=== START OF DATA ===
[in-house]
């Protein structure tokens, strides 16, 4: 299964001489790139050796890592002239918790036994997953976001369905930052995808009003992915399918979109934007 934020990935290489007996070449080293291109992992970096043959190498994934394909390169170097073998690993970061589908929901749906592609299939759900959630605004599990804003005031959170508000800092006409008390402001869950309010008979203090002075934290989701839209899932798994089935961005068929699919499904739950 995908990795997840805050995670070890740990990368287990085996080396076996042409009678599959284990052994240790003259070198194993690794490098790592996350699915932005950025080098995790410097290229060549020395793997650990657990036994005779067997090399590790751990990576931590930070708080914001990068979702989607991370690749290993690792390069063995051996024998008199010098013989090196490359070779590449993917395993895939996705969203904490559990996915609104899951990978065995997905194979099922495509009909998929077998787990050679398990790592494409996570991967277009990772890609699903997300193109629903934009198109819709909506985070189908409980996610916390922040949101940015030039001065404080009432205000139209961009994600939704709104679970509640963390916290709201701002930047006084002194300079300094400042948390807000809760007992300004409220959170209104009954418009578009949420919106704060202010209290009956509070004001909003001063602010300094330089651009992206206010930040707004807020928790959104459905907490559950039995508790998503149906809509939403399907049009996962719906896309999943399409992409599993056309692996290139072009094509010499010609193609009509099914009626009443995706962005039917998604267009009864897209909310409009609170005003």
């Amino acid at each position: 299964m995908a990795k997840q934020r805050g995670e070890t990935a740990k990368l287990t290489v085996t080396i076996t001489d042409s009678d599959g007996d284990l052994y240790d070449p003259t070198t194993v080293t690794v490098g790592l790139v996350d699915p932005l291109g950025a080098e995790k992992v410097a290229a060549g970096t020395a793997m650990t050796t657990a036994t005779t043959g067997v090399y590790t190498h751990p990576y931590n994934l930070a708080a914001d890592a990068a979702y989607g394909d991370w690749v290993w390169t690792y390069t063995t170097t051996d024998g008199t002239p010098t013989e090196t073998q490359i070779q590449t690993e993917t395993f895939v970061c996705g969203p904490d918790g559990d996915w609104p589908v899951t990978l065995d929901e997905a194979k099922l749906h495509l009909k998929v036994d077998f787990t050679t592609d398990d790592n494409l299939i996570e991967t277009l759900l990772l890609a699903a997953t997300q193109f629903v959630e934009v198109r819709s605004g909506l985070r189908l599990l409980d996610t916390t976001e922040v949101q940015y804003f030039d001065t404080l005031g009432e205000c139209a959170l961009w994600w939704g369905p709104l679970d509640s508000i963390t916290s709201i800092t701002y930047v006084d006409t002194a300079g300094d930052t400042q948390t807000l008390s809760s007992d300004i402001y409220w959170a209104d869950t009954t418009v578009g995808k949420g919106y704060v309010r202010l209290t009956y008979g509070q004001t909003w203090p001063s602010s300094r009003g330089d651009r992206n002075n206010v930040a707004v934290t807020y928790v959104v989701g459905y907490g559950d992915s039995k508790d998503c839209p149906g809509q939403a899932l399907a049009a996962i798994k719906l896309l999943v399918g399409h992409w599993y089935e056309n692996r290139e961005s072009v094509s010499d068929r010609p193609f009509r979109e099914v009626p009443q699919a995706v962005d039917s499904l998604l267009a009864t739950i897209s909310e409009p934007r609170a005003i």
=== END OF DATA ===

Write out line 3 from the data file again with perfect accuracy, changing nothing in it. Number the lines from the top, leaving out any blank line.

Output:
């Amino acid at each position: 299964m995908a990795k997840q934020r805050g995670e070890t990935a740990k990368l287990t290489v085996t080396i076996t001489d042409s009678d599959g007996d284990l052994y240790d070449p003259t070198t194993v080293t690794v490098g790592l790139v996350d699915p932005l291109g950025a080098e995790k992992v410097a290229a060549g970096t020395a793997m650990t050796t657990a036994t005779t043959g067997v090399y590790t190498h751990p990576y931590n994934l930070a708080a914001d890592a990068a979702y989607g394909d991370w690749v290993w390169t690792y390069t063995t170097t051996d024998g008199t002239p010098t013989e090196t073998q490359i070779q590449t690993e993917t395993f895939v970061c996705g969203p904490d918790g559990d996915w609104p589908v899951t990978l065995d929901e997905a194979k099922l749906h495509l009909k998929v036994d077998f787990t050679t592609d398990d790592n494409l299939i996570e991967t277009l759900l990772l890609a699903a997953t997300q193109f629903v959630e934009v198109r819709s605004g909506l985070r189908l599990l409980d996610t916390t976001e922040v949101q940015y804003f030039d001065t404080l005031g009432e205000c139209a959170l961009w994600w939704g369905p709104l679970d509640s508000i963390t916290s709201i800092t701002y930047v006084d006409t002194a300079g300094d930052t400042q948390t807000l008390s809760s007992d300004i402001y409220w959170a209104d869950t009954t418009v578009g995808k949420g919106y704060v309010r202010l209290t009956y008979g509070q004001t909003w203090p001063s602010s300094r009003g330089d651009r992206n002075n206010v930040a707004v934290t807020y928790v959104v989701g459905y907490g559950d992915s039995k508790d998503c839209p149906g809509q939403a899932l399907a049009a996962i798994k719906l896309l999943v399918g399409h992409w599993y089935e056309n692996r290139e961005s072009v094509s010499d068929r010609p193609f009509r979109e099914v009626p009443q699919a995706v962005d039917s499904l998604l267009a009864t739950i897209s909310e409009p934007r609170a005003i």